Cross-validation is a popular statistical method to evaluate and compare learning algorithms by dividing data into two segments, in which one part is used to train a model and the other is used to validate the same model (Bengio & Grandvalet 2004). The basic and most used form of cross-validation is k-fold cross-validation. In k-fold cross-validation, the training data are randomly partitioned into k mutually exclusive subsets with approximately equal size. A different subset is held-out for validation while the remaining k−1 subsets are used for model training at each time. This process is repeated k times, and the estimated parameters and accuracy are derived by averaging the runs (Diamantidis et al. 2000). The goal of cross-validation is to improve the generalization ability by defining several independent data sets to test the model, in order to limit over-fitting problem, especially when the size of the training data are small or the number of parameters in the model is large (Prechelt 1998). However, it is always difficult to determine the number of k for common k-fold cross-validation, as the results may have considerable bias (Kohavi 1995). However, when k is significantly increased to a much larger number, the condition improves. The most extreme form of k-fold cross-validation, when k is given by the number of training patterns, is known as leave-one-out cross-validation, which has been shown to provide an ‘almost’ unbiased estimate of the true generalization ability of the model (Cawley & Talbot 2004). Although the key disadvantage of leave-one-out cross-validation is the high computational cost, it was overcome and combined into MLR, BPNN, and SVM, respectively.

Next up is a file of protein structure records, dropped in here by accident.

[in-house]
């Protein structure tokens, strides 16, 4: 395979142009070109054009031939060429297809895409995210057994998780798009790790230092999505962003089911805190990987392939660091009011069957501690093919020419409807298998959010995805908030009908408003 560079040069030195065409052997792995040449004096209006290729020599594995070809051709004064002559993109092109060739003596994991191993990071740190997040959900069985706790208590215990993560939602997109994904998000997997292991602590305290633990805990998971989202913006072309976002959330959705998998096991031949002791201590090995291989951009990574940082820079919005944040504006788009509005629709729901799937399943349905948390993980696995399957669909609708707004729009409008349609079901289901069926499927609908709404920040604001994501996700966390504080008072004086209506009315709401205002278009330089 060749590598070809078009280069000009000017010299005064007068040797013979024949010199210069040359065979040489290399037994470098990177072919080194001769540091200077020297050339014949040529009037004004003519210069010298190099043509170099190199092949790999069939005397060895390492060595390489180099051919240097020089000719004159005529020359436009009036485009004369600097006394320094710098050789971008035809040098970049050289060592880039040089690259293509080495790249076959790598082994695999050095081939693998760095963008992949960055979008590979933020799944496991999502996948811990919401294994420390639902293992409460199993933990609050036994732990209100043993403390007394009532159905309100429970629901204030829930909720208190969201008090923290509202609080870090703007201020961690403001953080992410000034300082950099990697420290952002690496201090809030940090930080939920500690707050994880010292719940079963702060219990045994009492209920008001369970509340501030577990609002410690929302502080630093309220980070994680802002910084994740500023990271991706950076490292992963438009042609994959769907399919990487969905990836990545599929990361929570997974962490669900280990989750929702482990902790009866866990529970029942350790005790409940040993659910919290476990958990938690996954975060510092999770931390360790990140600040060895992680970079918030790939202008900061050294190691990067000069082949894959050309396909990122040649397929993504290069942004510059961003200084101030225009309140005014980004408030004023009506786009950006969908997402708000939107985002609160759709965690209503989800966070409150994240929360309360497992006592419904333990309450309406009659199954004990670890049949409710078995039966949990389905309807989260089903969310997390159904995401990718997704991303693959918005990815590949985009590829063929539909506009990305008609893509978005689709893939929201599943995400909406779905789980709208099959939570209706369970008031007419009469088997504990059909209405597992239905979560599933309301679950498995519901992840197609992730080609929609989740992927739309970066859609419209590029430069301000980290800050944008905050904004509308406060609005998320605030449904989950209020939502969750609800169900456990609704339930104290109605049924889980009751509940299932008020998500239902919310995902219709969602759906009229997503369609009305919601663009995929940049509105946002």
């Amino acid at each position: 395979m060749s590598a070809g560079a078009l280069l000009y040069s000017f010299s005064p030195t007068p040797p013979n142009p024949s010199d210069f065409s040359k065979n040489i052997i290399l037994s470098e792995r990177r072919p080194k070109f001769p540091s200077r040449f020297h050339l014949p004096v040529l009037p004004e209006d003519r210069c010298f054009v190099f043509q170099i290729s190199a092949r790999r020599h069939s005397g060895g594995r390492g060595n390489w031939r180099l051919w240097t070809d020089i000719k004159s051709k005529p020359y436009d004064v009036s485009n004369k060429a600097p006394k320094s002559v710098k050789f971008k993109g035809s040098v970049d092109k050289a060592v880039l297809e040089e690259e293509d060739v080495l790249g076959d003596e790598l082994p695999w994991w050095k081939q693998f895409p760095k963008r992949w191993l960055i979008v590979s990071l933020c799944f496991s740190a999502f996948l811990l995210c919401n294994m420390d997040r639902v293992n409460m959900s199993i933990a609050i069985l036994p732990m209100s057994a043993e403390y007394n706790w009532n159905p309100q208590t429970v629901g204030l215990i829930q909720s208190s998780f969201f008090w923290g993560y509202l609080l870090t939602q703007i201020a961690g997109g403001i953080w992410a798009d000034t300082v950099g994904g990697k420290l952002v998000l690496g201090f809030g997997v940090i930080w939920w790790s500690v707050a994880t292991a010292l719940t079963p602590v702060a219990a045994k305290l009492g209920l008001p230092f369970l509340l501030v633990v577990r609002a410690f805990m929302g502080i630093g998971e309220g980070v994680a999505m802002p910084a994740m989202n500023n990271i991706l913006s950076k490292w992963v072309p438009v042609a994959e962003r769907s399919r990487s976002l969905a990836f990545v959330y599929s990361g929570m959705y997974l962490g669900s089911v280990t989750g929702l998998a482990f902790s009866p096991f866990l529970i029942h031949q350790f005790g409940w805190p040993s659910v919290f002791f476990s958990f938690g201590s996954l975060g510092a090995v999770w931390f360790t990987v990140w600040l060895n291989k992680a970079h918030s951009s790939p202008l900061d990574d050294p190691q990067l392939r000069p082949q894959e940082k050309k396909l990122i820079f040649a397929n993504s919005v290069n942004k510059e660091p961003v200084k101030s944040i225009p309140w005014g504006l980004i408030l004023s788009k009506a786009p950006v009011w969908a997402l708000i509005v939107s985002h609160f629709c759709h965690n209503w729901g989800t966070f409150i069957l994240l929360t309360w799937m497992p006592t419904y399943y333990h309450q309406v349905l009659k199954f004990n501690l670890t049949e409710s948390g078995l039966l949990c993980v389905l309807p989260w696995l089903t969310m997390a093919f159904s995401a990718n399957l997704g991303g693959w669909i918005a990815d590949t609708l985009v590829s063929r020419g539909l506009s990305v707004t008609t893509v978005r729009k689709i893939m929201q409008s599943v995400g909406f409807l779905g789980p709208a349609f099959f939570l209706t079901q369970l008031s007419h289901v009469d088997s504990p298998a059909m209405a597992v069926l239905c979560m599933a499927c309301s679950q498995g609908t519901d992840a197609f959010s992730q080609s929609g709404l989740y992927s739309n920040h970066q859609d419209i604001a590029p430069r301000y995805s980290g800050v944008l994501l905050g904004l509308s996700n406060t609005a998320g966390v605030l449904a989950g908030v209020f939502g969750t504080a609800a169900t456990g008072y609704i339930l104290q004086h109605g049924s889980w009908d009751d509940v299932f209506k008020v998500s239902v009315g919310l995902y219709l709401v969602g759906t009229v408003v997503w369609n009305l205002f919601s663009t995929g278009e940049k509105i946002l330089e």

In this study, the data set with 969 samples were divided into a training subset and testing subset at first. The training subset with 769 samples was used to obtain the best parameters of MLR, PSO-BPNN, and PSO-SVM through leave-one-out cross-validation method. The testing subset, including 200 samples, were randomly extracted from the whole data pool to be used for the comparison of predictive capacities among different models. All of the calibration and the following predicting work were performed by programming codes in the MATLAB R2013b. A library for support vector machines developed by Lin et al. (Chang & Lin 2011) was used to design the PSO-SVM model.

Models’ performance criteria

In this study, the performances of MLR, PSO-BPNN, and PSO-SVM were examined on the prediction of DO concentrations and assessed by two standard statistical performance evaluation criteria, coefficient of determination (R2) and mean squared error (MSE). The degree of correlation between the observed and predicted values is defined as R2 and described as follows: 
formula
9
The MSE is an estimator measuring the difference between observed data and predicted data, which can be calculated as: 
formula
10
where n is the number of input samples, DOio and DOip are observed and predicted DO concentrations of sample i, respectively, and are the mean values of observed and predicted DO concentration. The best fit between observed and predicted values was R2 = 1, MSE = 0.

RESULTS AND DISCUSSION

In order to get the effective performance evaluation of the MLR, PSO-BPNN, and PSO-SVM, the best and stable model structures had been obtained by repeated attempts and training. The NNH of PSO-BPNN was decided as 5 according to the result of SAE, shown in Figure 1. The results obtained from PSO-SVM with different types of kernel function are summarized in Table 3. During both training and testing processes, the RBF kernel showed the best performance. Thus, the RBF kernel was chosen as the most appropriate kernel function in the PSO-SVM model.
Table 3

The performance statistics of PSO-SVM using different types of kernel functions during training and testing periods

  Training
 
Testing
 
 Linear Polynomial RBF Sigmoid Linear Polynomial RBF Sigmoid 
R2 0.50 0.73 0.76 0.14 0.55 0.43 0.74 0.13 
MSE 1.56 1.67 1.64 3.56 1.74 2.20 1.62 3.16 
  Training
 
Testing
 
 Linear Polynomial RBF Sigmoid Linear Polynomial RBF Sigmoid 
R2 0.50 0.73 0.76 0.14 0.55 0.43 0.74 0.13 
MSE 1.56 1.67 1.64 3.56 1.74 2.20 1.62 3.16 
Figure 1

The sum of the absolute values of errors with different number of neurons of the hidden layer in PSO-BPNN.

Figure 1

The sum of the absolute values of errors with different number of neurons of the hidden layer in PSO-BPNN.